Small scale reproduction of the 13th century Medieval Chest in Laneham Church, Nottinghamshire

These are some photos of the first small scale reproduction I made of the chest in Laneham Church.  These are all thumbnails, with each one being a link to the large photo.  Don't miss the two pages of photos of the original... 


The chest was made for Baroness Lucia Bellini, based on the chest in Laneham Church, Nottinghamshire, England. It is constructed from European oak, and was carved by hand. It uses the same joinery as the original but has some custom modifications based on Lucia's preferences. I hand made the steel strapping (from straight mild steel), hand hammered the hinges, and blued the rivets. It was assembled by hand. The bottom floats slightly in a dado joint so it can expand and contract without affecting the other joinery. It is finished with lemon oil in accordance with Lucia's preference.


A view of the front of the chest. (27kb) The front and top of the chest, showing how the iron strapwork wraps all the way around. (22kb)


This chest is patterned after a 13th century chest that is in Laneham Church, Nottinghamshire, England. The original chest is made of oak, and is sitting in the back of the church holding Christmas ornaments. I originally saw the chest in a black and white photo in Furniture, 700-1700, by Eric Mercer. I then traveled to Laneham to view and take photos of the original chest. This chest was made for Baroness Lucia Bellini, who is making my laurel scroll. She had some particular preferences for the chest, so I have made some design and construction changes from the original, in accordance with her wishes. The design changes are:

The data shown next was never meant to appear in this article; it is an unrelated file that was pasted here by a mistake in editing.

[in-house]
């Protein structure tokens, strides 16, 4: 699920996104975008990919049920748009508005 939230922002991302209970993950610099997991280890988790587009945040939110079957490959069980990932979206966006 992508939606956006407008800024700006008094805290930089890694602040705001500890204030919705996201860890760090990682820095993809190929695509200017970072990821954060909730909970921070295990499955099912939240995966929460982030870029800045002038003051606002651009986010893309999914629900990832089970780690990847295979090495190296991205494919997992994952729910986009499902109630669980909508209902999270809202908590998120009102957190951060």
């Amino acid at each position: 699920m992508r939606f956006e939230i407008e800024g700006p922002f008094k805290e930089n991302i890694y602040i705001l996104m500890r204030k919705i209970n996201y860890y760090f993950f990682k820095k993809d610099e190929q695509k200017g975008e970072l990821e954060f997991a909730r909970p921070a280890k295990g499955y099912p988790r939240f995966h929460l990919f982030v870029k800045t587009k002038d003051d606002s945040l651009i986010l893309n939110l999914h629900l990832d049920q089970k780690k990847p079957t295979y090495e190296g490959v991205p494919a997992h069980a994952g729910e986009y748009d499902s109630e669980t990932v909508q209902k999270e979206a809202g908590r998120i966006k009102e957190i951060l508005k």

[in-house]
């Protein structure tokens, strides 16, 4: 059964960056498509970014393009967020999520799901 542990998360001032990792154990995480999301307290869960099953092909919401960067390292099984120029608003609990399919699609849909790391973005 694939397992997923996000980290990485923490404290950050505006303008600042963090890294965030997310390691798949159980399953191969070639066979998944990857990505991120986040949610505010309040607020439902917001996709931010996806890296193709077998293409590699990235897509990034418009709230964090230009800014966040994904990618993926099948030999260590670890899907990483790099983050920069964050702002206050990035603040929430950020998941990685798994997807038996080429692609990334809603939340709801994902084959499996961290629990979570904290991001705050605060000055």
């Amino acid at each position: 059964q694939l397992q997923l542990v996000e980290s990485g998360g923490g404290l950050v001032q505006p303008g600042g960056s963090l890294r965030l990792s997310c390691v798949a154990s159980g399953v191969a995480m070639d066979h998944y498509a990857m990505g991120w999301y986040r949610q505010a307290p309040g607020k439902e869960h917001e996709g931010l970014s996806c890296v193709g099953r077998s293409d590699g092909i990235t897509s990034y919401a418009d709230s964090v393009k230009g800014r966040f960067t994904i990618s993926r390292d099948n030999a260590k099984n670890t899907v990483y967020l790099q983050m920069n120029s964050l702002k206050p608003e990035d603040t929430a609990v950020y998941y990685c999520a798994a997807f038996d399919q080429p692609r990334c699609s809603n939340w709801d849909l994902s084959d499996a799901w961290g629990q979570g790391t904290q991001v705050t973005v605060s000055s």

1) The inner tray must lift out. The original chest has a tray that is permanently affixed. I provided a support for the tray and made it so it cannot shift around (and fall off the supports) during transport.
2) The entire top must lift. The original chest has a lid that is only two-thirds of the top of the box. Have the lid be the entire top makes it easier to get things into and out of a chest this size, and it is also necessary in order to have the drawer lift out. This also changes the positioning of the hinges.
3) No transport rings. The original chest has large rings on the sides which aid in the transport of the chest, but are unnecessary on a chest this size. 
4) Only two steel straps. The original has 3 original steel/iron straps on the chest with four additional ones added at some later date. Due to the relative size of the chest (and the fact that to be a scale reproduction it should be a little wider, left-to-right), Lucia decided she only wanted two steel straps on the chest. She also wanted the straps on the lid to end in the same "Y" pattern as on the front. The straps on the original lid simply end slightly rounded.

The remainder of the design is based upon the original. The sides are joined to the front and rear using dado joints as shown in figure 6. The front panels are joined using tongue and groove as in the original. The three panels are chip carved using the sunflower/palmette design of the original and the styles have the arcading of the original. The steel straps are shaped according to the original, with the "Y" pattern, and the hinges being incorporated into the straps in the similar manner as the original hinges. The movement of the hinge placement, made necessary by the entire top being the lid, made for some interesting design work to make the lid flip completely open. The hinge design is the same as those of the original chest.


An oblique angle of the chest, showing the strapwork on the ends of the box as well. (23kb)


A close up of the chip-carved roundel.  (27kb)
The interior of the chest showing the removeable tray.  The tray in the original is not removeable.  (24kb) Another view of the interior, showing the tray support brackets. (23kb)



I used European oak for the chest. Oak is (or at least was) one of the most common trees in England. It is a nice carving wood and exceptionally strong and durable. I used 20mm wide mild steel for the strapping. The original had large forged metal nails (1" diameter heads) used for the pinning the tongue and groove joints, and to attach the steel strapwork. The nails were either clinched over, or clipped off. In order to find something that approximated the head size, I chose to use carriage bolts, which could be blued and then peened over like rivets.


Another shot of the front and top. A slightly different shot of the interior.

Original chest page One | Original chest page Two

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